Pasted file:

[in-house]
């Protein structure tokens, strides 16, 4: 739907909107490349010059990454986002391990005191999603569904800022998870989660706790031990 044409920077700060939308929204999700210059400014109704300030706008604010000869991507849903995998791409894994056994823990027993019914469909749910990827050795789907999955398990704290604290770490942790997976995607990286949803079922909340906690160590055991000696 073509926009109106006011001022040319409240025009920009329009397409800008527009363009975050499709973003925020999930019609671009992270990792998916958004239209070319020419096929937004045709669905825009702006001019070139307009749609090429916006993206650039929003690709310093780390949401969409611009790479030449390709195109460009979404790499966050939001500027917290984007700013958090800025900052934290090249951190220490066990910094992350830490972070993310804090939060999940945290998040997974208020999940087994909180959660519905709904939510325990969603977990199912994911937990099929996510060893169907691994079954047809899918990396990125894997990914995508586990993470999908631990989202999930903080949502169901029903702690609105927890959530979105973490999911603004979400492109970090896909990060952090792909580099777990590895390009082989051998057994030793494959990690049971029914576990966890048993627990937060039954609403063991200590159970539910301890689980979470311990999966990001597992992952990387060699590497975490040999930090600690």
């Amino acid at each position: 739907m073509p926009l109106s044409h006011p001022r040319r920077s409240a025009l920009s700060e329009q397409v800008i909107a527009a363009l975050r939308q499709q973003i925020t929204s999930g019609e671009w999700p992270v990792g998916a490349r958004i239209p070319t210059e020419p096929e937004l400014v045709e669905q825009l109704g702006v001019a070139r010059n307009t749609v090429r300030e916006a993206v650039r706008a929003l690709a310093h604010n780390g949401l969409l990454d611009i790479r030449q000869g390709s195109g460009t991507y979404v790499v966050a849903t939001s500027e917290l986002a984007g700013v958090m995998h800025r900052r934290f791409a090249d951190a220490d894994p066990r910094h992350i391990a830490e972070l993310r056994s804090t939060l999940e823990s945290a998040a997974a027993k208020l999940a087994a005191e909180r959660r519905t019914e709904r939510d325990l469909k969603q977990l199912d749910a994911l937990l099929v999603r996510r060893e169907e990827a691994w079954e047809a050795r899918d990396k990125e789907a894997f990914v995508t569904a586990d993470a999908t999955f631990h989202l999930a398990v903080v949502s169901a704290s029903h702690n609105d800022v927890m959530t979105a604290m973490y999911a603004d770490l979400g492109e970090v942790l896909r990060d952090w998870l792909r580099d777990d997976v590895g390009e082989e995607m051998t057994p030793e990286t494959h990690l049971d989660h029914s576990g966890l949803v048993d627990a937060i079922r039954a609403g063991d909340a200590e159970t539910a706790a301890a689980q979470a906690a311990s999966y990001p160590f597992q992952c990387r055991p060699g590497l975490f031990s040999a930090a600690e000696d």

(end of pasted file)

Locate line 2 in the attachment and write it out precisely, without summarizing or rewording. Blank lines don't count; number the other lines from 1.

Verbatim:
């Protein structure tokens, strides 16, 4: 739907909107490349010059990454986002391990005191999603569904800022998870989660706790031990 044409920077700060939308929204999700210059400014109704300030706008604010000869991507849903995998791409894994056994823990027993019914469909749910990827050795789907999955398990704290604290770490942790997976995607990286949803079922909340906690160590055991000696 073509926009109106006011001022040319409240025009920009329009397409800008527009363009975050499709973003925020999930019609671009992270990792998916958004239209070319020419096929937004045709669905825009702006001019070139307009749609090429916006993206650039929003690709310093780390949401969409611009790479030449390709195109460009979404790499966050939001500027917290984007700013958090800025900052934290090249951190220490066990910094992350830490972070993310804090939060999940945290998040997974208020999940087994909180959660519905709904939510325990969603977990199912994911937990099929996510060893169907691994079954047809899918990396990125894997990914995508586990993470999908631990989202999930903080949502169901029903702690609105927890959530979105973490999911603004979400492109970090896909990060952090792909580099777990590895390009082989051998057994030793494959990690049971029914576990966890048993627990937060039954609403063991200590159970539910301890689980979470311990999966990001597992992952990387060699590497975490040999930090600690």